It turns out that if you look carefully, you can see it isn’t an Israeli soldier at all, but a Chilean soldier. What’s more, it’s not the first time this photograph has gone viral under the guise of being an Israeli soldier. It happened in July 2020 and before that. The photograph was apparently taken in 2016 in Chile. This was pure fake news with the clear agenda of communicating how violent and vile Israel and its people are.

There are so many such ‘fake’ photographs, particularly with wounded children, out there to make Israel look bad. It’s a clever tactic, unfortunately, because it works.

Flip that around, and just how many factual stories aren’t being told for fear of what they might lead to? There is a great deal of fear out there, and people who prefer to stay under the radar, not wanting to make the news.

We were told that following the protest outside Beyachad two weekends ago, there was a Hatzolah ambulance that was taking an elderly lady to the hospital. They needed to hurry for her sake.

Allegedly, they got caught up in the anti-Israel protest, which slowed them down, but then managed to get onto the highway. This should have been their chance to get to the hospital fast, only people from the protest in large cars allegedly prevented them from take their offramp and causing distress.

We believed this story to be true because if it was, the community and the world should know what certain people are willing to do to us while still insisting that it is Israel and the Jewish nation that are bad. However, as long as nobody was willing to corroborate it, we couldn’t tempt fate by publishing the story without it.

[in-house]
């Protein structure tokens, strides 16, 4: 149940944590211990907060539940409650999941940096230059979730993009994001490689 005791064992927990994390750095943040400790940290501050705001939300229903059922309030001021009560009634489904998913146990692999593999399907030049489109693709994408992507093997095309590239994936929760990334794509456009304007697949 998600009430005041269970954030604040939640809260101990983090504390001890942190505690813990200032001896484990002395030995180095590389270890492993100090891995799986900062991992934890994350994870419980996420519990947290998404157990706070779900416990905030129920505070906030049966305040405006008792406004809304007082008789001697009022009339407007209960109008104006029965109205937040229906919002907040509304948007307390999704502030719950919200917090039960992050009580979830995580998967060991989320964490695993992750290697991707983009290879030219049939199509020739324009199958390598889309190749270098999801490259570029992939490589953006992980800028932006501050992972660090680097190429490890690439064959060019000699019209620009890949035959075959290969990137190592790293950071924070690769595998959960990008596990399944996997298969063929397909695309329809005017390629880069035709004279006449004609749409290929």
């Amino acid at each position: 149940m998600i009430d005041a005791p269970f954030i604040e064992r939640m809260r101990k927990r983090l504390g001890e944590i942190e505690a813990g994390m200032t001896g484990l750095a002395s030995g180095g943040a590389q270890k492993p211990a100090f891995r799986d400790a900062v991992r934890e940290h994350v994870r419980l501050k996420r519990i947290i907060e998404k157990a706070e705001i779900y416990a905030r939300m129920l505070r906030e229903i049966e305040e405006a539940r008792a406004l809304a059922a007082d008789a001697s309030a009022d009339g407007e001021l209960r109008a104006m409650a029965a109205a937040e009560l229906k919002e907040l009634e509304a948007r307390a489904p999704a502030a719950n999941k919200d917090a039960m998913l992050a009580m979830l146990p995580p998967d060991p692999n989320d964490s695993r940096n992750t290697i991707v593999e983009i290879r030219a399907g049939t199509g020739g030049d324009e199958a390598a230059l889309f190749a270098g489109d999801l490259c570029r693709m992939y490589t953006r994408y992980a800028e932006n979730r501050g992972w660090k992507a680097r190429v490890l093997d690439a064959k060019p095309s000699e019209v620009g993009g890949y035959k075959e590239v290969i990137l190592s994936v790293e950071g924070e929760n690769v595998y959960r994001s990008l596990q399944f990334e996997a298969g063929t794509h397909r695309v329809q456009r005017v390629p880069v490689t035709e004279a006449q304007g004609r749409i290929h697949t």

Again, if it was made up, it could have been much more elaborate and exciting, but if it wasn’t, we should be publishing it. However, it’s impossible to force people to speak, even off the record.

I’m saying that, even as a reader, you should check the source of the story. Not every journalist is as ethical as ours. And not every story is as it seems.

I wish you all a great month of June.

Shabbat Shalom!

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1 Comment

1 Comment

  1. Diana Finzi

    Jun 3, 2021 at 8:48 pm

    Hi Peta, thanks for the very interesting SA Jewish report. The articles and issues presented are relevant to South africans whether living in SA or Israel. I have been in Israel for the past 30 years and so value the support of SA Jewry.

    I , however, feel the need to comment on the article written by Paula Slier in which she presents the possible future government in Israel and its leaders. I am not a supporter of Naftali Bennet /Yamina but believe that he deserves to be depicted in a more general way than what she has written. Bennet has had a distinguished military career and is a highly successful entrepreneur. What is needed is the building of bridges to heal the fractured society left by Netanyahu. In all the reader is left with a negative and gloomy impression of the new government before it has even begun.

    What I would like to request is that a more balanced picture is presented of both Bennet and Lapid. They may be the leaders in the next while and I would like my fellow South Africans to draw their own conclusions as to who these people are.